One of the tenets of Functional Programming is the use of Pure Functions. A Pure function is one that is side-effect free and referentially transparent.

Getters are not referentially transparent - if a Setter is called between calls to the Getter, the Getter's return value changes even though its parameters have not (typically no parameters)

Setters produce side-effects - Calling a Setter typically manipulates a value that is not its return value (in fact, traditionally a setter returns nothing)

I know in Scala we just kind accept the fact we are meshing together two paradigms (functional and object oriented) and use getters/setters as we would in a language like Java.

In a language like Haskell (which I'm not fluent with, but I'm told holds truer to a "Pure" functional language) I'm just curious, how you would model properties on objects such that Getters are referentially transparent and Setters are side-effect free?

Would the solution be to pass back a copy of the object the setter was invoked on as the setter's return value, and this copy contains the change to the property value?

  • 8
    Getters and setters have the object as parameter - even though it's usually implicit - so getters are referentially transparent.
    – user7043
    Commented Jul 27, 2011 at 18:21
  • @delnan, only if the attribute that it is reading is immutable. Commented Jul 28, 2011 at 7:53
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    @dan_waterworth: Only if we read the "same" in "referentially transparent" as object identity. If the fact the underlying attribute is different makes it a call with different arguments (which is in line with most definitions of equality). This is ignoring another thread calling a setter and finishing it between the call to the getter and the getter finishing, but in that case you got more serious problems anyway.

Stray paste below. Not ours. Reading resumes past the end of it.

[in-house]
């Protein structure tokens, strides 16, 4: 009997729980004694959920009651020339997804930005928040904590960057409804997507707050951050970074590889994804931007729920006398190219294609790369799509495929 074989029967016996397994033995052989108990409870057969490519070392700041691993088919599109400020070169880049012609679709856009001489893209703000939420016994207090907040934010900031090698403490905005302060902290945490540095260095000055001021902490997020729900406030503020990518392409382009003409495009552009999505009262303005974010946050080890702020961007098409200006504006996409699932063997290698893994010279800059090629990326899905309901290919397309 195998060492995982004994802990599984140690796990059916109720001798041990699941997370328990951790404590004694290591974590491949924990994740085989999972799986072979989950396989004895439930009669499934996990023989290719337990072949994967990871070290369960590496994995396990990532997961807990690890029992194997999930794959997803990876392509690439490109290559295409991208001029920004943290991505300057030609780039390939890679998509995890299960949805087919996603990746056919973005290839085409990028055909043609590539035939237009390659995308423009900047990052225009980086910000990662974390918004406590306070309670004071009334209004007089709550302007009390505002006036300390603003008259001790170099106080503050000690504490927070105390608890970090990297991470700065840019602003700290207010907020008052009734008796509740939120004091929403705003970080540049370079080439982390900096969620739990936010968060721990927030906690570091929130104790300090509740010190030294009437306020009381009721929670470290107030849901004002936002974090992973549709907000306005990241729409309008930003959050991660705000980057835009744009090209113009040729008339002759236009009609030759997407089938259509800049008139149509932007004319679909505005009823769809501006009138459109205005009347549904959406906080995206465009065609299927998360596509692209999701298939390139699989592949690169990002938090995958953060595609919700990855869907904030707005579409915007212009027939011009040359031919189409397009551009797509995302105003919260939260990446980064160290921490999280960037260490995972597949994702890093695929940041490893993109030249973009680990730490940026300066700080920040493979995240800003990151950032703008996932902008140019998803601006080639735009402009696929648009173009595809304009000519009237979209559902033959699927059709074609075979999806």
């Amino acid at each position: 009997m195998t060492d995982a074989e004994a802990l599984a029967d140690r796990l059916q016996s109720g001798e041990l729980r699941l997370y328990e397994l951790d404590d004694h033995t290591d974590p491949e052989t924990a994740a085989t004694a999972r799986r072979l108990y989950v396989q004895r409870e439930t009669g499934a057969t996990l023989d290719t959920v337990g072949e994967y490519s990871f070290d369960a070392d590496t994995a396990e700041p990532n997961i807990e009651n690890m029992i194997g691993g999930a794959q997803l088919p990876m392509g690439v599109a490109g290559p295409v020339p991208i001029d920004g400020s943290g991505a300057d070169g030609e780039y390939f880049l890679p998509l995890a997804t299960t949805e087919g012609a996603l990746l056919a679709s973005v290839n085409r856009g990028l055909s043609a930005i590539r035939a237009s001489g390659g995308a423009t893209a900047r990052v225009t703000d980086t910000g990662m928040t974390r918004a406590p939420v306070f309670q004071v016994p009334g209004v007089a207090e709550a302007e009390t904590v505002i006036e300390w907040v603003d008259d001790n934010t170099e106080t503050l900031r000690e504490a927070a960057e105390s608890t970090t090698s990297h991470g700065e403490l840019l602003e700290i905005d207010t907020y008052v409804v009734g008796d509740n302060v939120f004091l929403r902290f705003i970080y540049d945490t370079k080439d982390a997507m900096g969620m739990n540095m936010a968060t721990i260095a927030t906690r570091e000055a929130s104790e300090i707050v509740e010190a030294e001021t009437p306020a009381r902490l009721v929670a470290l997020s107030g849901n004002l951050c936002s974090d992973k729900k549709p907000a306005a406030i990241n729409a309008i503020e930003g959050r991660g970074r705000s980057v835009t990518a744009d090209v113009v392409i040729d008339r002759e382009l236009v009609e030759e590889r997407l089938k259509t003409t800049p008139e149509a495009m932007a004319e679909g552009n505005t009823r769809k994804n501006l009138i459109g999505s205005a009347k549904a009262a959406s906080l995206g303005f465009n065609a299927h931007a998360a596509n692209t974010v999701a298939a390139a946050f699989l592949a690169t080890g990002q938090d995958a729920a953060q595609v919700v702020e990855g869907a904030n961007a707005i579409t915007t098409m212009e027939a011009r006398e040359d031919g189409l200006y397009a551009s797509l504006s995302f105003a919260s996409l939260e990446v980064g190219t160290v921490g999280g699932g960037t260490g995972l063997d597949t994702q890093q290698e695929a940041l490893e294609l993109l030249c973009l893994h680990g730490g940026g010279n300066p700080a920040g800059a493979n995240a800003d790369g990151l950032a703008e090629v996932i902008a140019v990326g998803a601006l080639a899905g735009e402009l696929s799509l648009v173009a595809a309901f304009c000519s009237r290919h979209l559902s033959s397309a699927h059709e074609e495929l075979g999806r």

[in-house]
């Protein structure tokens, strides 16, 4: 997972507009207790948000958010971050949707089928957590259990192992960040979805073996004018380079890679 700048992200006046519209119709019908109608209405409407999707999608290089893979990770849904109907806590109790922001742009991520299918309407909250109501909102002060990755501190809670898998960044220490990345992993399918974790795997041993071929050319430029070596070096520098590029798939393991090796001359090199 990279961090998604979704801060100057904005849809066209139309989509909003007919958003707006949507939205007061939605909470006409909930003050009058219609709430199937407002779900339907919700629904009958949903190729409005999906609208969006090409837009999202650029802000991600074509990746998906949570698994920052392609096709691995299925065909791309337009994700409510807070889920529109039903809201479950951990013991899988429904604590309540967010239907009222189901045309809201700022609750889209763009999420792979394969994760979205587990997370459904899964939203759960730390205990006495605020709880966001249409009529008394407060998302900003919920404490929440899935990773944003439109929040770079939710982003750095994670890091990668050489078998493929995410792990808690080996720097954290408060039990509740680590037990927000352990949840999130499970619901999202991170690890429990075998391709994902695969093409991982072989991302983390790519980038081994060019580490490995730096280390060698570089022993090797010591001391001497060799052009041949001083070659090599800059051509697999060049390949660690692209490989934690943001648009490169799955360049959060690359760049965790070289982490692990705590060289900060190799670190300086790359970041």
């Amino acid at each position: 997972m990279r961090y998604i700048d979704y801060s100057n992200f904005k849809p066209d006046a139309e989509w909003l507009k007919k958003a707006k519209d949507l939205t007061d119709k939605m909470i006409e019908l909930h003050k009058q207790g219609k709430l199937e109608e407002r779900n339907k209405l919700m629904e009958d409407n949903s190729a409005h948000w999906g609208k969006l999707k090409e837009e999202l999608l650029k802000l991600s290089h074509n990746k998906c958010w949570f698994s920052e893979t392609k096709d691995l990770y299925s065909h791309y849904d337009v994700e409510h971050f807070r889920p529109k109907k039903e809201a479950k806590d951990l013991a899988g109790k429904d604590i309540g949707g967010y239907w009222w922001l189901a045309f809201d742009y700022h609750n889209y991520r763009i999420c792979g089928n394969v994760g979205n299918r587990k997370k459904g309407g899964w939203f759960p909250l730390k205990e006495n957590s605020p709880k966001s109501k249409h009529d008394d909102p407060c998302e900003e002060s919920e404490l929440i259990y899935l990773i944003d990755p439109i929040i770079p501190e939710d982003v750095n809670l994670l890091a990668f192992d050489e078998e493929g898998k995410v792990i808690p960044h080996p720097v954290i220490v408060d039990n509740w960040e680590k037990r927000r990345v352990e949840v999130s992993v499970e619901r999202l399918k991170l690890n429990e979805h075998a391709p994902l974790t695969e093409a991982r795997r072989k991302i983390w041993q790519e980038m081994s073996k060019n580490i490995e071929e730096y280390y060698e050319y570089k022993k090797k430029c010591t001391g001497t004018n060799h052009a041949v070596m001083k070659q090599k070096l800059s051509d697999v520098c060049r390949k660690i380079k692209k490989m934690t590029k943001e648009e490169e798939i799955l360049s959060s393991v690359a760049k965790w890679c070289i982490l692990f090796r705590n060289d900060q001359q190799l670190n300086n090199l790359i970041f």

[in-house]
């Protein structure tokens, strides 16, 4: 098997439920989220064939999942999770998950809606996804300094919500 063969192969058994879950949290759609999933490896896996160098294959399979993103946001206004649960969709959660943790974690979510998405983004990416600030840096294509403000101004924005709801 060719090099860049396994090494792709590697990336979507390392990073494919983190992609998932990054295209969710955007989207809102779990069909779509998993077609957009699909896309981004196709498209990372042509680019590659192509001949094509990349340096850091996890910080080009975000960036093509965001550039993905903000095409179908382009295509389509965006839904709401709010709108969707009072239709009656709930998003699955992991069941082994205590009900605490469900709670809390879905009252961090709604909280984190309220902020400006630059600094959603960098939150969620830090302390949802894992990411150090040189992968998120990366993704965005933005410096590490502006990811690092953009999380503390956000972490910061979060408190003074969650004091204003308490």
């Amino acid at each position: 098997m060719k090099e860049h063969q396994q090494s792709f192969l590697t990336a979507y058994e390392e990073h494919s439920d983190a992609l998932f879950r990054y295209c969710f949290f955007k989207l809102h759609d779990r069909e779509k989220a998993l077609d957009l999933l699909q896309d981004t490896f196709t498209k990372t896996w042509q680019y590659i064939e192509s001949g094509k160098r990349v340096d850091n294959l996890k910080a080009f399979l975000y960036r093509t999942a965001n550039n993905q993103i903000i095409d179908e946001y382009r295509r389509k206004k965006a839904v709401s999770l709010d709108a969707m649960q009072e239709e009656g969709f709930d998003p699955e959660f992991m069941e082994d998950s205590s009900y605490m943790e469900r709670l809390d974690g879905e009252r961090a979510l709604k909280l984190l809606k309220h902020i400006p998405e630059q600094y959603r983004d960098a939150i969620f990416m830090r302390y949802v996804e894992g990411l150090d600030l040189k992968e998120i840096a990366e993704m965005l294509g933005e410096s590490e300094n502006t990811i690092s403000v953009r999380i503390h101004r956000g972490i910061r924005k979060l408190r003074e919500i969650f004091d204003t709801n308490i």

– user7043
    Commented Jul 28, 2011 at 8:48

3 Answers 3


Exactly. See case class method copy, or the general concept of lenses.

In particular, if state needs changing, you'd use a State monad. Changes to that state monad can be made through lenses, which makes extracting information from "state" and changing it easy.

See also this question about the general problem that comes from a deep structure like "state" and making changes to it. The answers have good links on both lenses and zippers if you want to get deeper into that.

  • Question Daniel: is there any particular reason that copy() is tied to Case classes? This doesn't seem specific to the needs (wrong word, but can't think of another) of Case classes specifically, it seems (to me) more of a feature suitable for all classes. What if I need copy() on my non-case class? Is there a trait I can use to get that functionality?
    – ThaDon
    Commented Jul 28, 2011 at 2:11
  • 1
    @ThaDon case classes are supposed to be defined by their constructor parameters -- their equality, hash code and extractor are based on this assumption, and so is the copy method. On non-case classes, it is anyone's guess whether the constructor parameters are all that's needed to copy a class. You can, however, easily write your own copy method. Commented Jul 28, 2011 at 14:07

Well, in Haskell, objects are (usually) immutable, so getters (which you get when you use record syntax) or functions that act like getters are referentially transparent. And then you don't "set" values on objects -- if anything you create a new object which is similar to the old one, but with a different value for one of the fields. This is also a pure function.

  • 1
    "objects are (usually) immutable" when are they not?
    – sara
    Commented May 2, 2016 at 6:47

"Getters and setters have the object as parameter - even though it's usually implicit - so getters are referentially transparent. – delnan"

Referentially transparent means that the function ALWAYS returns the same output for the same inputs; so if an object attribute has been changed by a setter, you are not returning the same output. :)

  • But, if the object was changed by a setter, the input to the getter (i.e. the implicit self argument) HAS changed. Commented Jul 27, 2011 at 21:02
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    The object reference value/pointer hasn't changed unless the object has been moved on the heap. Commented Jul 27, 2011 at 23:05
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    Yes, but logically, the implicit input is the object itself, not the value of the pointer. Commented Jul 28, 2011 at 3:54
  • "if an object attribute has been changed by a setter, you are not returning the same output": In functional terms, you have destroyed the first object and created a new one. For performance reasons (avoid copying and updating of references from the old to the new object) you are storing the new object in the same memory area that contained the old object.
    – Giorgio
    Commented Jun 17, 2013 at 5:21

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